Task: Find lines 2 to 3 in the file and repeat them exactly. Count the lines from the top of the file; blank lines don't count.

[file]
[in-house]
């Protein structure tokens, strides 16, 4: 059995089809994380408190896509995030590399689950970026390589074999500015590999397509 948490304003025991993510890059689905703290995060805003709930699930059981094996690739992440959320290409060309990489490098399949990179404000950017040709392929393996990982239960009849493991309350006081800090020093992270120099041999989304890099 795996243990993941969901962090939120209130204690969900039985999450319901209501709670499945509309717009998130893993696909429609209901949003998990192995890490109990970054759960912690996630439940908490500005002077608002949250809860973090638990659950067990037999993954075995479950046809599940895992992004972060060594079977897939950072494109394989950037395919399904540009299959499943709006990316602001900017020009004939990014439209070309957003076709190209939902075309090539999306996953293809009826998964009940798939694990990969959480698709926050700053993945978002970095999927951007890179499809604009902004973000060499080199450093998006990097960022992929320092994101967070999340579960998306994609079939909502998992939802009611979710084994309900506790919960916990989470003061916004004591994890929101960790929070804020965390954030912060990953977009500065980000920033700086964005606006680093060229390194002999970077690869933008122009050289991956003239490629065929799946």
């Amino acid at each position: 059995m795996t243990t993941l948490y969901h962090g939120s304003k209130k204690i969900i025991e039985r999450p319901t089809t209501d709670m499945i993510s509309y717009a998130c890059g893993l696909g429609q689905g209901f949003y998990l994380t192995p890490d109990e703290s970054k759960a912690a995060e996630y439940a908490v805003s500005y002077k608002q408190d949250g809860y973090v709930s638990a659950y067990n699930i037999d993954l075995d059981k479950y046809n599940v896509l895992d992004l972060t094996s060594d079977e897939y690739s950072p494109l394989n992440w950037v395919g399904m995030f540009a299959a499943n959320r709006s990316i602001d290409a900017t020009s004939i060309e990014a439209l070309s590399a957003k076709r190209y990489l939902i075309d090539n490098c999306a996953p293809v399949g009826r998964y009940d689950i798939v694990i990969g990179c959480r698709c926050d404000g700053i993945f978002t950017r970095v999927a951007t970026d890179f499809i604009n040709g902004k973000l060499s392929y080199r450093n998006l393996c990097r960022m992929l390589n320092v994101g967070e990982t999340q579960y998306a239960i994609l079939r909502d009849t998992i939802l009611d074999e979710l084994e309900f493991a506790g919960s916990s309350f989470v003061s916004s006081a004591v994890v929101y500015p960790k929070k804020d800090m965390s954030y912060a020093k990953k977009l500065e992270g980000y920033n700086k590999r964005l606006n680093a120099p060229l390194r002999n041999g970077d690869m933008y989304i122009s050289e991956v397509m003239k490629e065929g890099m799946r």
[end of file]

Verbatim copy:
């Protein structure tokens, strides 16, 4: 059995089809994380408190896509995030590399689950970026390589074999500015590999397509 948490304003025991993510890059689905703290995060805003709930699930059981094996690739992440959320290409060309990489490098399949990179404000950017040709392929393996990982239960009849493991309350006081800090020093992270120099041999989304890099 795996243990993941969901962090939120209130204690969900039985999450319901209501709670499945509309717009998130893993696909429609209901949003998990192995890490109990970054759960912690996630439940908490500005002077608002949250809860973090638990659950067990037999993954075995479950046809599940895992992004972060060594079977897939950072494109394989950037395919399904540009299959499943709006990316602001900017020009004939990014439209070309957003076709190209939902075309090539999306996953293809009826998964009940798939694990990969959480698709926050700053993945978002970095999927951007890179499809604009902004973000060499080199450093998006990097960022992929320092994101967070999340579960998306994609079939909502998992939802009611979710084994309900506790919960916990989470003061916004004591994890929101960790929070804020965390954030912060990953977009500065980000920033700086964005606006680093060229390194002999970077690869933008122009050289991956003239490629065929799946």
């Amino acid at each position: 059995m795996t243990t993941l948490y969901h962090g939120s304003k209130k204690i969900i025991e039985r999450p319901t089809t209501d709670m499945i993510s509309y717009a998130c890059g893993l696909g429609q689905g209901f949003y998990l994380t192995p890490d109990e703290s970054k759960a912690a995060e996630y439940a908490v805003s500005y002077k608002q408190d949250g809860y973090v709930s638990a659950y067990n699930i037999d993954l075995d059981k479950y046809n599940v896509l895992d992004l972060t094996s060594d079977e897939y690739s950072p494109l394989n992440w950037v395919g399904m995030f540009a299959a499943n959320r709006s990316i602001d290409a900017t020009s004939i060309e990014a439209l070309s590399a957003k076709r190209y990489l939902i075309d090539n490098c999306a996953p293809v399949g009826r998964y009940d689950i798939v694990i990969g990179c959480r698709c926050d404000g700053i993945f978002t950017r970095v999927a951007t970026d890179f499809i604009n040709g902004k973000l060499s392929y080199r450093n998006l393996c990097r960022m992929l390589n320092v994101g967070e990982t999340q579960y998306a239960i994609l079939r909502d009849t998992i939802l009611d074999e979710l084994e309900f493991a506790g919960s916990s309350f989470v003061s916004s006081a004591v994890v929101y500015p960790k929070k804020d800090m965390s954030y912060a020093k990953k977009l500065e992270g980000y920033n700086k590999r964005l606006n680093a120099p060229l390194r002999n041999g970077d690869m933008y989304i122009s050289e991956v397509m003239k490629e065929g890099m799946r």